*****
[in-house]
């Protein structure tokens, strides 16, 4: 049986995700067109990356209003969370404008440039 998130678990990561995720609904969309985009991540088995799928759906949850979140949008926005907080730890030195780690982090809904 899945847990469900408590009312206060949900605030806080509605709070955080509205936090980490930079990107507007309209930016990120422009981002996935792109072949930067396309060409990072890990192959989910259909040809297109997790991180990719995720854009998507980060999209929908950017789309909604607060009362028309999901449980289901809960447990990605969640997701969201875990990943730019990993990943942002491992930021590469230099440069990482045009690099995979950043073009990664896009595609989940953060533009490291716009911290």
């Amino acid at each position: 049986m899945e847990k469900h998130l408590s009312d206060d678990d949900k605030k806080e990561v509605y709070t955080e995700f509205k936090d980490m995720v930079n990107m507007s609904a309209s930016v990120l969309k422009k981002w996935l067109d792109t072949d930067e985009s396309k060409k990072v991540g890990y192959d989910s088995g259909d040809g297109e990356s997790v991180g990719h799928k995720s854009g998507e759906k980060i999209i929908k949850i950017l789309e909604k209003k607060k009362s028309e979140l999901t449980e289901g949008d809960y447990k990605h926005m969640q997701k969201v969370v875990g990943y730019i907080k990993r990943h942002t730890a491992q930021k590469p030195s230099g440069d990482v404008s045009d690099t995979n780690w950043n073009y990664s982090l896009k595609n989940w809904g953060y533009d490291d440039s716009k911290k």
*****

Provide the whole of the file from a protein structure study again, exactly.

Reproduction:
[in-house]
């Protein structure tokens, strides 16, 4: 049986995700067109990356209003969370404008440039 998130678990990561995720609904969309985009991540088995799928759906949850979140949008926005907080730890030195780690982090809904 899945847990469900408590009312206060949900605030806080509605709070955080509205936090980490930079990107507007309209930016990120422009981002996935792109072949930067396309060409990072890990192959989910259909040809297109997790991180990719995720854009998507980060999209929908950017789309909604607060009362028309999901449980289901809960447990990605969640997701969201875990990943730019990993990943942002491992930021590469230099440069990482045009690099995979950043073009990664896009595609989940953060533009490291716009911290």
């Amino acid at each position: 049986m899945e847990k469900h998130l408590s009312d206060d678990d949900k605030k806080e990561v509605y709070t955080e995700f509205k936090d980490m995720v930079n990107m507007s609904a309209s930016v990120l969309k422009k981002w996935l067109d792109t072949d930067e985009s396309k060409k990072v991540g890990y192959d989910s088995g259909d040809g297109e990356s997790v991180g990719h799928k995720s854009g998507e759906k980060i999209i929908k949850i950017l789309e909604k209003k607060k009362s028309e979140l999901t449980e289901g949008d809960y447990k990605h926005m969640q997701k969201v969370v875990g990943y730019i907080k990993r990943h942002t730890a491992q930021k590469p030195s230099g440069d990482v404008s045009d690099t995979n780690w950043n073009y990664s982090l896009k595609n989940w809904g953060y533009d490291d440039s716009k911290k």